Outdoors in Maine

  • The bread ladies

    As you get on in years, you’ll discover many new things about yourself. I mean besides wrinkled skin and age spots. Some things in your life take on a different perspective: food, for example. The question “What’s for dinner?” seems more important than it might have been a few decades ago. So it only follows

  • Bears and more bears

    Bears and more bears

    Back during both of Maine’s bear referenda, there was a common refrain from the Humane Society of the United States ( HSUS) and others bent on closing down Maine’s traditional bear hunts over bait. It went like this: “Bear hunters in Maine do not need to set up bait sites in order to hunt bear.

  • Eddy the Bandit Eagle

    As every angler who has ever wetted a line there knows, the West Branch of the Penobscot River — not far below Ripogenus Dam — is a very special tailwater. The Big Eddy, below the Telos bridge, has been attracting devoted salmon anglers for decades. The Big Eddy is aptly named. The cold, fast-flowing water

  • Doe permits available

    Doe permits available

    The Maine Department of Inland Fisheries and Wildlife (MDIF&W) is now accepting applications online for its annual Sept. 9 drawing for any-deer hunting permits. The application deadline is midnight on Aug. 17. MDIF&W no longer mails applications, so hunters shopping for a doe permit need to be on their toes. To apply online, go to:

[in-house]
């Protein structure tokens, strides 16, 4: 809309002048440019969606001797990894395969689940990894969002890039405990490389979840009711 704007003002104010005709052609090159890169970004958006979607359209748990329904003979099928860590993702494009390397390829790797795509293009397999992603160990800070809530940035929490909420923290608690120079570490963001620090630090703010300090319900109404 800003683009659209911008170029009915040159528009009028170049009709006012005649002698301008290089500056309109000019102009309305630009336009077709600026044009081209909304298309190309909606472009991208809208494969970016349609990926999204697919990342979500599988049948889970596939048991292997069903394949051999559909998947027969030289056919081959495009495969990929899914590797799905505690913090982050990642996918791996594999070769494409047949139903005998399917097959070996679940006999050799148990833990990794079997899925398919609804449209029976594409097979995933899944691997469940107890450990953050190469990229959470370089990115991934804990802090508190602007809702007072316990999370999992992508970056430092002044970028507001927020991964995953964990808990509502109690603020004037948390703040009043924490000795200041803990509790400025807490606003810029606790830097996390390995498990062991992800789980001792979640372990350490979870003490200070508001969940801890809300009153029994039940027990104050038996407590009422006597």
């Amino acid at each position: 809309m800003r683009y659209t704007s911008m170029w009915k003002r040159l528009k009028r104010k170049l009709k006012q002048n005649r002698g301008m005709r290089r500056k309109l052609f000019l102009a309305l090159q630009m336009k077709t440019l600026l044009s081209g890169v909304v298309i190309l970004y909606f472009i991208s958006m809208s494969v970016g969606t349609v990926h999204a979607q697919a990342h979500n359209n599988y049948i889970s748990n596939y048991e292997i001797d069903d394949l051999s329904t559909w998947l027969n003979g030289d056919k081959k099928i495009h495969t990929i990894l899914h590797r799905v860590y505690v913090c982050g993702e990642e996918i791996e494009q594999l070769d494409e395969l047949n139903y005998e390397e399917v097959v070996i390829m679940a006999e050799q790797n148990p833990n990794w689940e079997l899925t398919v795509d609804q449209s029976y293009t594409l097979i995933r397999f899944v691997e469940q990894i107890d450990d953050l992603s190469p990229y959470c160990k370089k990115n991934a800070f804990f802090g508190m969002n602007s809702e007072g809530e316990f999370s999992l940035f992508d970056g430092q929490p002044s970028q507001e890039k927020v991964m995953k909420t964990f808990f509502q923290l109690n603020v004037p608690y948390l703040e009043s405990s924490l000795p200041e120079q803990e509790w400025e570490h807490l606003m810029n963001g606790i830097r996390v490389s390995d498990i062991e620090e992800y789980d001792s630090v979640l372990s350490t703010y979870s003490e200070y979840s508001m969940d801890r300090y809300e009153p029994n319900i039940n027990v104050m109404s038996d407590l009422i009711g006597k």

• Game Warden to Humorist

    Sometime in the 1980s, Warden Ford’s dream job took a turn for the worst. Under the leadership of the then controversial Fish and Wildlife Commissioner Glenn Manual, Maine game wardens were ordered to work no more than a 40-hour week and to vastly curtail their mileage. “It got to a point where I just couldn’t

  • The wild turkey outlook

    The wild turkey outlook

    When it comes to Maine sportsmen and wild turkeys, there are two distinct groups: those who hunt ’em and those who hate ’em. Count me among the former. Having hunted them with a shotgun and a bow, it’s beyond me why anyone who loves to hunt is not enjoying this spring opportunity. There is a

  • Simplifying fishing regulations

    Some of us fish to get away from it all, to escape from all of the trappings of modernity. And let’s face it, in this new century we are awash in rules and regulations. Sport fishing has not been immune to the times, either. In far too many cases, the fishing lawbook is a royal

  • Stone crabs

    Here in the Florida Keys, comfortably removed from one of the worst winters New England has known, there are plenty of diversions beyond watching the Weather Channel and enjoying the plentiful sun-drenched days, ocean breezes and soaring birds. My son-in-law, Jacques, and I have taken up stone crabbing. Stone crabs are a delicacy, an expensive

  • Sugaring time

    I remember coming to the farm in March in sugaring time, as a small boy. He carried the pails of sap, sixteen-quart    buckets, dangling from each end    of a wooden yoke that lay across his shoulders, and emptied them    into a vat in the saphouse    where fire burned day and night    for a week. –